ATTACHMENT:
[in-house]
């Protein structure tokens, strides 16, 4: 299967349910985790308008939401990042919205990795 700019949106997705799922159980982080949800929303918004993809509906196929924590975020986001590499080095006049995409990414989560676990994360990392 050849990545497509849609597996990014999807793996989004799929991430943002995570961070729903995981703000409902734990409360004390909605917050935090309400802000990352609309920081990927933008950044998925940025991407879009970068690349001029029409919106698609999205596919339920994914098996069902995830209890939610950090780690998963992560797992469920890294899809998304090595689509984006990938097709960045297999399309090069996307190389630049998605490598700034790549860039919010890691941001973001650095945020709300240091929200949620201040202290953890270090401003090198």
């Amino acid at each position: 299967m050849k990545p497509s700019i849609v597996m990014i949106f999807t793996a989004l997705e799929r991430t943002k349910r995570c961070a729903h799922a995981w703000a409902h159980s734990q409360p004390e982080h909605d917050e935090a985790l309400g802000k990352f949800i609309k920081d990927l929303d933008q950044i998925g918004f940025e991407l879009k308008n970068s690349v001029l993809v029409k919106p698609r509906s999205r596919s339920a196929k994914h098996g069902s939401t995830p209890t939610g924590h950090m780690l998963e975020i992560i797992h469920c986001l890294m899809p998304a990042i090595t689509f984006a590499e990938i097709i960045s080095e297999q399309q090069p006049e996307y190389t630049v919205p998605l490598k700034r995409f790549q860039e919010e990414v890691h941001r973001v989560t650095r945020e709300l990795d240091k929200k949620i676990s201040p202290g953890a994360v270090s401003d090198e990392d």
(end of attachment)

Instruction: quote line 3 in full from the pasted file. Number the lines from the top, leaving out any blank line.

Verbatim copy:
């Amino acid at each position: 299967m050849k990545p497509s700019i849609v597996m990014i949106f999807t793996a989004l997705e799929r991430t943002k349910r995570c961070a729903h799922a995981w703000a409902h159980s734990q409360p004390e982080h909605d917050e935090a985790l309400g802000k990352f949800i609309k920081d990927l929303d933008q950044i998925g918004f940025e991407l879009k308008n970068s690349v001029l993809v029409k919106p698609r509906s999205r596919s339920a196929k994914h098996g069902s939401t995830p209890t939610g924590h950090m780690l998963e975020i992560i797992h469920c986001l890294m899809p998304a990042i090595t689509f984006a590499e990938i097709i960045s080095e297999q399309q090069p006049e996307y190389t630049v919205p998605l490598k700034r995409f790549q860039e919010e990414v890691h941001r973001v989560t650095r945020e709300l990795d240091k929200k949620i676990s201040p202290g953890a994360v270090s401003d090198e990392d």